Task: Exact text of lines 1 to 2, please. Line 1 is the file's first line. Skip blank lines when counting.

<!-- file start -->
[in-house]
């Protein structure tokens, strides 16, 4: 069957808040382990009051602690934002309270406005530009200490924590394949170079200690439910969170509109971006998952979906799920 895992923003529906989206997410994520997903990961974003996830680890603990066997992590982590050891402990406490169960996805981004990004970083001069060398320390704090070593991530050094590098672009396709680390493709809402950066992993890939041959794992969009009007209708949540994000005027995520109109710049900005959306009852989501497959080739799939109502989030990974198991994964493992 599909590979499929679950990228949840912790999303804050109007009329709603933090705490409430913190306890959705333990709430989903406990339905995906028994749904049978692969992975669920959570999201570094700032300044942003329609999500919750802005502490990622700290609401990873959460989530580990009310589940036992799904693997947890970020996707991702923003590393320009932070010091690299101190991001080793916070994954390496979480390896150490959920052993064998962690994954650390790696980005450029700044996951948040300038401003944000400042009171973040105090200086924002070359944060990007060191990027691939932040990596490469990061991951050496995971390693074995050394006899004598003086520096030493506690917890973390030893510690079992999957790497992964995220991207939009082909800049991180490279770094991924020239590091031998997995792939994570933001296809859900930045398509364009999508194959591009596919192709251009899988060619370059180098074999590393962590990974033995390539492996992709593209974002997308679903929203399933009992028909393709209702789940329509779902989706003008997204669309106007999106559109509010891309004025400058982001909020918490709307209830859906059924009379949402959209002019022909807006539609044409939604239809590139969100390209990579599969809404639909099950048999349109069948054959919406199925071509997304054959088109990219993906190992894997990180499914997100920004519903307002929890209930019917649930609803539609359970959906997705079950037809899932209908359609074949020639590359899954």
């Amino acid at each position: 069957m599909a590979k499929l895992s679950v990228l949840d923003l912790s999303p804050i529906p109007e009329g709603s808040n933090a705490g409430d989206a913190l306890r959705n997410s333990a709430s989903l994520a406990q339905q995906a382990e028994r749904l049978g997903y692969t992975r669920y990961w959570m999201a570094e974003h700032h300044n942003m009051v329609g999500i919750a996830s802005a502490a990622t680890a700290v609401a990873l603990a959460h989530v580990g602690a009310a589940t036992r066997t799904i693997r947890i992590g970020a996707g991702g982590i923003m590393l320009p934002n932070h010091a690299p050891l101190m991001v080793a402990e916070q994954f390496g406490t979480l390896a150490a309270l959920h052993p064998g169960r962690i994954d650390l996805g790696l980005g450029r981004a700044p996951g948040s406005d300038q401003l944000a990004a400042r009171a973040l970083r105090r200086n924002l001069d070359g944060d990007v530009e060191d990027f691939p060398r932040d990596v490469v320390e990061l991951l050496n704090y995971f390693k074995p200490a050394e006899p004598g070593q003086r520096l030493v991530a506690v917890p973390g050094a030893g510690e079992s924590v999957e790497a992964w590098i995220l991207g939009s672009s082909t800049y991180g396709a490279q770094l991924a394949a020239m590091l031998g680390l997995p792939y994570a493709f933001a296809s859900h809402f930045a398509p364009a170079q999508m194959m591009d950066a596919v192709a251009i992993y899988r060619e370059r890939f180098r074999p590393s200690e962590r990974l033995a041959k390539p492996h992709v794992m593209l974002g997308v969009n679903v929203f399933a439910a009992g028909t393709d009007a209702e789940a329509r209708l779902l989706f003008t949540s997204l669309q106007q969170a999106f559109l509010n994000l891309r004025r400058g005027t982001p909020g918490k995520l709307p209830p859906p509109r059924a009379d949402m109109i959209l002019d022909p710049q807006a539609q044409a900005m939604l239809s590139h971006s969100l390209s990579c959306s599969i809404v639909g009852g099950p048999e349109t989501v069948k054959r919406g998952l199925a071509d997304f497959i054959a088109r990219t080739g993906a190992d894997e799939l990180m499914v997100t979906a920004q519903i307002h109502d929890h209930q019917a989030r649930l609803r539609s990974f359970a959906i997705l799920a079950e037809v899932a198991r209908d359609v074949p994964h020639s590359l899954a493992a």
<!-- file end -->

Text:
[in-house]
């Protein structure tokens, strides 16, 4: 069957808040382990009051602690934002309270406005530009200490924590394949170079200690439910969170509109971006998952979906799920 895992923003529906989206997410994520997903990961974003996830680890603990066997992590982590050891402990406490169960996805981004990004970083001069060398320390704090070593991530050094590098672009396709680390493709809402950066992993890939041959794992969009009007209708949540994000005027995520109109710049900005959306009852989501497959080739799939109502989030990974198991994964493992 599909590979499929679950990228949840912790999303804050109007009329709603933090705490409430913190306890959705333990709430989903406990339905995906028994749904049978692969992975669920959570999201570094700032300044942003329609999500919750802005502490990622700290609401990873959460989530580990009310589940036992799904693997947890970020996707991702923003590393320009932070010091690299101190991001080793916070994954390496979480390896150490959920052993064998962690994954650390790696980005450029700044996951948040300038401003944000400042009171973040105090200086924002070359944060990007060191990027691939932040990596490469990061991951050496995971390693074995050394006899004598003086520096030493506690917890973390030893510690079992999957790497992964995220991207939009082909800049991180490279770094991924020239590091031998997995792939994570933001296809859900930045398509364009999508194959591009596919192709251009899988060619370059180098074999590393962590990974033995390539492996992709593209974002997308679903929203399933009992028909393709209702789940329509779902989706003008997204669309106007999106559109509010891309004025400058982001909020918490709307209830859906059924009379949402959209002019022909807006539609044409939604239809590139969100390209990579599969809404639909099950048999349109069948054959919406199925071509997304054959088109990219993906190992894997990180499914997100920004519903307002929890209930019917649930609803539609359970959906997705079950037809899932209908359609074949020639590359899954």